Day 60- The first round of edits is done and it’s ready to go to the second editor. Why two editors? Well, think of the second editor as quality control. The first editor is usually doing line edits, they are trying to perfect the system, but occasionally between their tweaking and mine, we’ve mucked the whole thing up. The second editor will hopefully catch that. Again this part can take a few days or it can take a couple of weeks.

Day 65- This is when the cover is being created too, as well as writing the book blurb, and excerpts being selected. All of that overlaps the editors working on the manuscript.

Day 80-The editors are content with it, and all of the details are planned, so now I get it back for a final approval. Once again, me and my headphones are on duty. However, this time, I like to lie down with my eyes closed and a notebook at hand for notes. While I listen to the story I jot notes for errors or mistakes. This gives me a chance to step outside of the “author” role and be a reader. I enjoy the story for the story, finally getting to feel the characters journey in one complete cycle. This is my LAST chance to fix errors before publication.

Day 84- Now that I’m happy, and the publisher is happy, it’s time to promote the book for release day! Mind you, the release has to be scheduled around all of the other authors the publisher works with, so it might slip in next week, or it might take several months to find a spot for it. The publishers try to be fair about releasing stories in the order they are received and finished, but they don’t want to release four paranormal werewolf ménage’s on the same day, or two sci-fi fantasy epics at once. This would hurt all of the releasing authors sales, so it’s a balancing act. There are some publisher’s who have their release schedule booked out for more than a year. Thankfully both of mine are faster than that!

Day 100- Assuming that there was a spot already fixed for release day, today is the BIG DAY, and you finally get your hands on the new story!!! YAY!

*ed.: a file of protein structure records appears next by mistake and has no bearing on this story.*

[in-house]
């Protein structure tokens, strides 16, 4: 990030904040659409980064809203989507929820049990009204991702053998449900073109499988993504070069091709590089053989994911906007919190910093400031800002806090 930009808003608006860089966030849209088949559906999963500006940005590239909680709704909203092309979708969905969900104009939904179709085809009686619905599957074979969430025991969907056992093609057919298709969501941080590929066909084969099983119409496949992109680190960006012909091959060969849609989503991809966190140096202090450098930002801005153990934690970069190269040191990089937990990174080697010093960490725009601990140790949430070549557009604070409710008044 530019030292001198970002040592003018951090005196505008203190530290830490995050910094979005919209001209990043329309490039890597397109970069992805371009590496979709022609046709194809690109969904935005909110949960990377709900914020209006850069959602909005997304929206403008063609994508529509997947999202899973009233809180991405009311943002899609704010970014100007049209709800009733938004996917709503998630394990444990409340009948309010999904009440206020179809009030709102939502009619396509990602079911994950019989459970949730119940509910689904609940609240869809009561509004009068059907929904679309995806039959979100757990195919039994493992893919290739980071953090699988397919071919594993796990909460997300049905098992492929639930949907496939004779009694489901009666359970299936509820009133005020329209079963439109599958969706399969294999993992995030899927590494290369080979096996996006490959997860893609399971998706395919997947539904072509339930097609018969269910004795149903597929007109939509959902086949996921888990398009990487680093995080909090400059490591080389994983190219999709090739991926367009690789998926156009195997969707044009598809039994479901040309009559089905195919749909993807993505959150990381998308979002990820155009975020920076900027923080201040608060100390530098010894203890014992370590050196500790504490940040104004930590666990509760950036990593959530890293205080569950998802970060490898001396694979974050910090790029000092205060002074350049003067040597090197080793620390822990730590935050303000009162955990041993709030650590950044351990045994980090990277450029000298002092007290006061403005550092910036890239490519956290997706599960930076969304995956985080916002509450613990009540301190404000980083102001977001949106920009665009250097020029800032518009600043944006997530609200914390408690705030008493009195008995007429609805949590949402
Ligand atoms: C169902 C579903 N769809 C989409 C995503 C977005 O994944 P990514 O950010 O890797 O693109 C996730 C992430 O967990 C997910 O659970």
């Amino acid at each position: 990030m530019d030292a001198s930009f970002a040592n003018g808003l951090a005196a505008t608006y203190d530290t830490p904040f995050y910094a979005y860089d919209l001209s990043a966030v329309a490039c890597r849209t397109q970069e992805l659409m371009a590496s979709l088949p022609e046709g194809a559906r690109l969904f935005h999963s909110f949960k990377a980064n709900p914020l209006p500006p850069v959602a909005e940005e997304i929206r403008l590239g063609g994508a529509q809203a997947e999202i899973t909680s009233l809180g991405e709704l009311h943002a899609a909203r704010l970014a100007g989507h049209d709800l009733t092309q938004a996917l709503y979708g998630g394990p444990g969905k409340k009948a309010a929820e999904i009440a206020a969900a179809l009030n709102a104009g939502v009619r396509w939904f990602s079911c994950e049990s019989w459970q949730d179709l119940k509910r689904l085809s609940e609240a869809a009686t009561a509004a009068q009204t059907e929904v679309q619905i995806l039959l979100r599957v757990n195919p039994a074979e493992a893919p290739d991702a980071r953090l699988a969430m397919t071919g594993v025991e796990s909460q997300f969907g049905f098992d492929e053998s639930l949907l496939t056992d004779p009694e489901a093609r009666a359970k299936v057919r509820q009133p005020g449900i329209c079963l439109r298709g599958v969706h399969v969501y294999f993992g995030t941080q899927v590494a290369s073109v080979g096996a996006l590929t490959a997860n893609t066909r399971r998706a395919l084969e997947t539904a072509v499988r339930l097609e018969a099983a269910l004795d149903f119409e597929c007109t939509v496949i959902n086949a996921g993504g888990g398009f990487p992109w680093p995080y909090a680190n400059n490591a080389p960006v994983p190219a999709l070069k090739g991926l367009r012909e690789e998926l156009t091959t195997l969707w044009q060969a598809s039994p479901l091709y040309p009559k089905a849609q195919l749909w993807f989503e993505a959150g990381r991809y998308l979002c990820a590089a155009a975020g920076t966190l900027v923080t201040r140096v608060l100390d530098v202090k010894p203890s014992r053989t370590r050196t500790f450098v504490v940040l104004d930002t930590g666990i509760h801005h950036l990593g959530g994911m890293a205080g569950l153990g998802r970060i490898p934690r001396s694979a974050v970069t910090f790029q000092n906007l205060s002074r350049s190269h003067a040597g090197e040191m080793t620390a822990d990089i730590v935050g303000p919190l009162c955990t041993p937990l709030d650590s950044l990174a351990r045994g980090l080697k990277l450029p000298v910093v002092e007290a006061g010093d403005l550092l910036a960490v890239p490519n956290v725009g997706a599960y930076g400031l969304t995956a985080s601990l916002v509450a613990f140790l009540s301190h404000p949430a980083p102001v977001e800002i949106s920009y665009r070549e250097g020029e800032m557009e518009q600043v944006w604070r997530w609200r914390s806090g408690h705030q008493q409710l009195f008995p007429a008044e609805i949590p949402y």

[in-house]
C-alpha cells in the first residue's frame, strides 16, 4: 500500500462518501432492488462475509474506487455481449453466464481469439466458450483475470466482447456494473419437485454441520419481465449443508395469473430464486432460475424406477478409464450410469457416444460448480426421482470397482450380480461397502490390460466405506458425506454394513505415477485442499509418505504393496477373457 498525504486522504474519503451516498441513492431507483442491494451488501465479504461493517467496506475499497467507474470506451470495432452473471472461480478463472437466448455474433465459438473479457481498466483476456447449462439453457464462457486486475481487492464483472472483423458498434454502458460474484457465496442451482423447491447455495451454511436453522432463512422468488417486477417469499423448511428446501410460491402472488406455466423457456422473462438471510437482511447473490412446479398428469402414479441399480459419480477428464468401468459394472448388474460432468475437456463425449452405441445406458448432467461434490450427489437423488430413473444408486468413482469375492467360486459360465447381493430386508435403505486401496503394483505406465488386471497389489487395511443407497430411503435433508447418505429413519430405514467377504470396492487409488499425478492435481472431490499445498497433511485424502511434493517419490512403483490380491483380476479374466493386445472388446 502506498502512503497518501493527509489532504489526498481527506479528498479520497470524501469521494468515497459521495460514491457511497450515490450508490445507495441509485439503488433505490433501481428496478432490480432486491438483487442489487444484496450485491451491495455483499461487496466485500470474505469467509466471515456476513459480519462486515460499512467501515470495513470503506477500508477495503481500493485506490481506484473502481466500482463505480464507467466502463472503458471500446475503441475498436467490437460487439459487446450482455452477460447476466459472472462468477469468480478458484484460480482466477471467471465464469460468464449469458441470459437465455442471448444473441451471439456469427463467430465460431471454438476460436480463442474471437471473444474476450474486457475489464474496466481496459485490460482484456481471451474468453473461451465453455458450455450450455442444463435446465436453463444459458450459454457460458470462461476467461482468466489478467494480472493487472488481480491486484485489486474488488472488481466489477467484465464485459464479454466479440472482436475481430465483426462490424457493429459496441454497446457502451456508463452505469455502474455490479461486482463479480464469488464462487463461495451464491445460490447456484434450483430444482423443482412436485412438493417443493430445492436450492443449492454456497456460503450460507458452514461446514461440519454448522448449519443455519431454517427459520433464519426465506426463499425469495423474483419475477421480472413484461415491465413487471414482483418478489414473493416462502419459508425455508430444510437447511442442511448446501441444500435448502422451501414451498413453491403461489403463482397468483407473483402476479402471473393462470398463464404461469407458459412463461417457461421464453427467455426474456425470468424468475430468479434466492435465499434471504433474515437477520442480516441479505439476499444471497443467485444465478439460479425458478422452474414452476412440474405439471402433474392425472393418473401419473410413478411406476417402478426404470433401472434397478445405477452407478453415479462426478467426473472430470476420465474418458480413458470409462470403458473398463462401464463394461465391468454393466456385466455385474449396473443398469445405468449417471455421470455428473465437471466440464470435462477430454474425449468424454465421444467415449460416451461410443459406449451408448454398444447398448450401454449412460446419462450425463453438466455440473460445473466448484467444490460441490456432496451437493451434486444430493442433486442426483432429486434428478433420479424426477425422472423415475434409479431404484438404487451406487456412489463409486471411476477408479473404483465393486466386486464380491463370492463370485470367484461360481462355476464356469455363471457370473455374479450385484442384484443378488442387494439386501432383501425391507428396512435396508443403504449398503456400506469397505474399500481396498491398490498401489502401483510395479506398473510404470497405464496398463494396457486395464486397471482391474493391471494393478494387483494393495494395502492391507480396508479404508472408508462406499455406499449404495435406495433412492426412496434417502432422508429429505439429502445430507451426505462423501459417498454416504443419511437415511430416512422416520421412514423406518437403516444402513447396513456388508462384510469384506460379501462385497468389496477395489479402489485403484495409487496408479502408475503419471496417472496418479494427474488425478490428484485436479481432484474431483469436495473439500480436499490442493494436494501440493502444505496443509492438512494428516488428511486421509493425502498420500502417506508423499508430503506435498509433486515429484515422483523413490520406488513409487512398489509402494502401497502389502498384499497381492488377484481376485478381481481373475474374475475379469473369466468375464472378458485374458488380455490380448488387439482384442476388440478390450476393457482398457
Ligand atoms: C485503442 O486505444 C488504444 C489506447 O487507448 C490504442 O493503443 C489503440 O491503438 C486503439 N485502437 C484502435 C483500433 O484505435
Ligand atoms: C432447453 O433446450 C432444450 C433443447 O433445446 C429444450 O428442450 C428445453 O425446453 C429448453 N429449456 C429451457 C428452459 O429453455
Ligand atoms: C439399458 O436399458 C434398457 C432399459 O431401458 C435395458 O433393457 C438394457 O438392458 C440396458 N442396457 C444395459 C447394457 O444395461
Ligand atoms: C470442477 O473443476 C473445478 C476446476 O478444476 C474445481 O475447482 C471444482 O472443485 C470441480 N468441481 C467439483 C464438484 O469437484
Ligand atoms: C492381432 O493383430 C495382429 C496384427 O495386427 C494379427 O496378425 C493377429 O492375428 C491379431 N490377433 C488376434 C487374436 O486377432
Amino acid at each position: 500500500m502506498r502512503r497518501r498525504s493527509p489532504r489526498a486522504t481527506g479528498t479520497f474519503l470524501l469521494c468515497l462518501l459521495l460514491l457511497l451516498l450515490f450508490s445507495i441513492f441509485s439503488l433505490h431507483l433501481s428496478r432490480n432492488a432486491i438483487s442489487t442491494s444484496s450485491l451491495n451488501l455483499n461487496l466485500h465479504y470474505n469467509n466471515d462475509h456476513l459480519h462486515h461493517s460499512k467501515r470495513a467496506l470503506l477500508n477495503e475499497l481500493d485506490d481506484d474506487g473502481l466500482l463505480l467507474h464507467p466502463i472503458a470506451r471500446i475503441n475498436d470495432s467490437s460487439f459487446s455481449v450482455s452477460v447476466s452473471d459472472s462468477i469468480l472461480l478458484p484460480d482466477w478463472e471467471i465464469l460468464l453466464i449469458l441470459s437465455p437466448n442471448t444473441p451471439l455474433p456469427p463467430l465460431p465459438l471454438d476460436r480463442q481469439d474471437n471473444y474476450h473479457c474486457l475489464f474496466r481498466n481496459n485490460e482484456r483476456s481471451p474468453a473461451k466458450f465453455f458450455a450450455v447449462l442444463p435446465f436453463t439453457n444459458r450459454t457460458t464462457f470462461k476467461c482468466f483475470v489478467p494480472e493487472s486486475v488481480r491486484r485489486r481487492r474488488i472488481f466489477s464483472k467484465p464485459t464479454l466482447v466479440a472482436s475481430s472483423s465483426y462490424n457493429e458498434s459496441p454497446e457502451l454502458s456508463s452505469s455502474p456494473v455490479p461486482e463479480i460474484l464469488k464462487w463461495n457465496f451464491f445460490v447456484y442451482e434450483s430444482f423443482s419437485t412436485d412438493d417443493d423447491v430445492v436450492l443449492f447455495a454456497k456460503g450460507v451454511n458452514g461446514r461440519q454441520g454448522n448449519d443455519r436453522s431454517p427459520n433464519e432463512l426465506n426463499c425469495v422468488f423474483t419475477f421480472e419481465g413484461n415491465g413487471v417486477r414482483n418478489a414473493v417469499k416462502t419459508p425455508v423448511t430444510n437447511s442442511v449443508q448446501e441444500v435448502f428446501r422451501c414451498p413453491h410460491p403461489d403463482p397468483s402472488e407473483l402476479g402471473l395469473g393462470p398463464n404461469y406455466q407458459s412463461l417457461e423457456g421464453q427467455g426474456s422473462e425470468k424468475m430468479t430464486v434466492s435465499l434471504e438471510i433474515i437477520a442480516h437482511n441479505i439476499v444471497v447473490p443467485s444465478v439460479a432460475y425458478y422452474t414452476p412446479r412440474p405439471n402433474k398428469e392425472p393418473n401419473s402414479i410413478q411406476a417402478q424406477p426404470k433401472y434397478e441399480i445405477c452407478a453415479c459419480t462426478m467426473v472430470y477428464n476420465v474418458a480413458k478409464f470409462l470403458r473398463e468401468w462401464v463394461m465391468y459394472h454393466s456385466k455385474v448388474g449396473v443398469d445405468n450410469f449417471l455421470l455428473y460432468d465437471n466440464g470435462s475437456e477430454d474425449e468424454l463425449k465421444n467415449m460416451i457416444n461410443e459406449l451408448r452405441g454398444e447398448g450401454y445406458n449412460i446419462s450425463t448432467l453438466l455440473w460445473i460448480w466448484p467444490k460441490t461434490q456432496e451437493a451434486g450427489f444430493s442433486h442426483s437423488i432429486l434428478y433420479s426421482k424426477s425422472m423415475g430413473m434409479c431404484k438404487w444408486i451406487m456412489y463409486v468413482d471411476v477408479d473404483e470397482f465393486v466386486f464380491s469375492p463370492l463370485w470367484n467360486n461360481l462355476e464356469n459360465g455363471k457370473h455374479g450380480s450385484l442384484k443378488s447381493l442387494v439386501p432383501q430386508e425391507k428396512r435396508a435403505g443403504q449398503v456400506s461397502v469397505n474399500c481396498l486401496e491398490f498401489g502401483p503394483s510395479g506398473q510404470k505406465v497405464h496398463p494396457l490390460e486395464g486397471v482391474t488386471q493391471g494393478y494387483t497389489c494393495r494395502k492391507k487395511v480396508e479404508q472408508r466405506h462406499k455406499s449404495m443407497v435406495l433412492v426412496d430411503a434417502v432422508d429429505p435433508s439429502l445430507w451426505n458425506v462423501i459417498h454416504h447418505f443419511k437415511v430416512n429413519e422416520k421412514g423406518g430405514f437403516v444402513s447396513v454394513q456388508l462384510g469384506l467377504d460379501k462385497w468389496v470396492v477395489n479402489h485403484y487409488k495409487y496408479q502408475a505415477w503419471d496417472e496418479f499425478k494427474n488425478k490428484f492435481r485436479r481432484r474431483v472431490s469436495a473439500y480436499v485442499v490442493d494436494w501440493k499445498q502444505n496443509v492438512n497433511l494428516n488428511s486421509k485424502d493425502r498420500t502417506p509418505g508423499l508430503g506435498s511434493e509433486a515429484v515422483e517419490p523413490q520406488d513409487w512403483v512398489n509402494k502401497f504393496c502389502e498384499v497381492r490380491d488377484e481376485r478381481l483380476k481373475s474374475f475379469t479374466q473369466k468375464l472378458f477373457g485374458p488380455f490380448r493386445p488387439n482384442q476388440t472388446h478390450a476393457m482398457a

But wait…lets backtrack just a bit. While all of the work for THAT story is going on, I’m still working on other books too. I don’t stop writing, and usually I have 4-5 stories that I’m really working hard on all at once. I rotate them to keep my brain fresh and to keep from getting bored. Also some stories are longer than 70k, and some are shorter, so that can shift the release timeframe. AND, the biggest delay? I’m human. I have a family and responsibilities. From cub scouts, and baseball, to PTO and grocery shopping, I have the same responsibilities as any other stay at home mom, with the caviot of trying to write with a four year old at my elbow. Don’t get me wrong. I’m extremely blessed to be able to write and work from home, but sometimes home and family have to take precedence. This means the 100 day book process is slowed down more. So that story you asked for in January, probably won’t make it to you until September, but not because I’m not diligently working on getting it out to you.

So there’s the gist of it. I hope that peek into the process helped make it easier to wait just a teensy bit longer to get your hands on the next Gray Pack book, or Apache Crossing story, because I promise you, I’m still hard at work on all of them, plus many many more!

As always, don’t forget to Live, Laugh, and Love like today is your only chance!~Lori

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  1. Reblogged this on Books, Coffee, and Crafts News and commented:
    I loved this article by Lori King. And since I normally one of those people asking, “When will the next book be out.” Which in my mind, means. I loved your book and look forward to the next one. Maybe, I’ll say that next time. Anyway, it’s an enlightening look into the process of how a book evolves from page one, to published, and in our hands. Check it out. I loved it!

  2. Cherie Clark permalink

    Cool insight thanks for sharing. I too think comma for every pause lol.

  3. Nice articulation. Fun to see how similar our processes are 🙂

  4. Phyllis Hays permalink

    fascinating. thanks for sharing. so proud of your success…love you, girl. 🙂

  5. Cathy Porter permalink

    Wow Lori!!! Thanks for letting Your Readers know what is involved with You writing a story!!! It really was an eye opener!!!

    Love Your Stories; and I always look forward to Your Next Book coming out.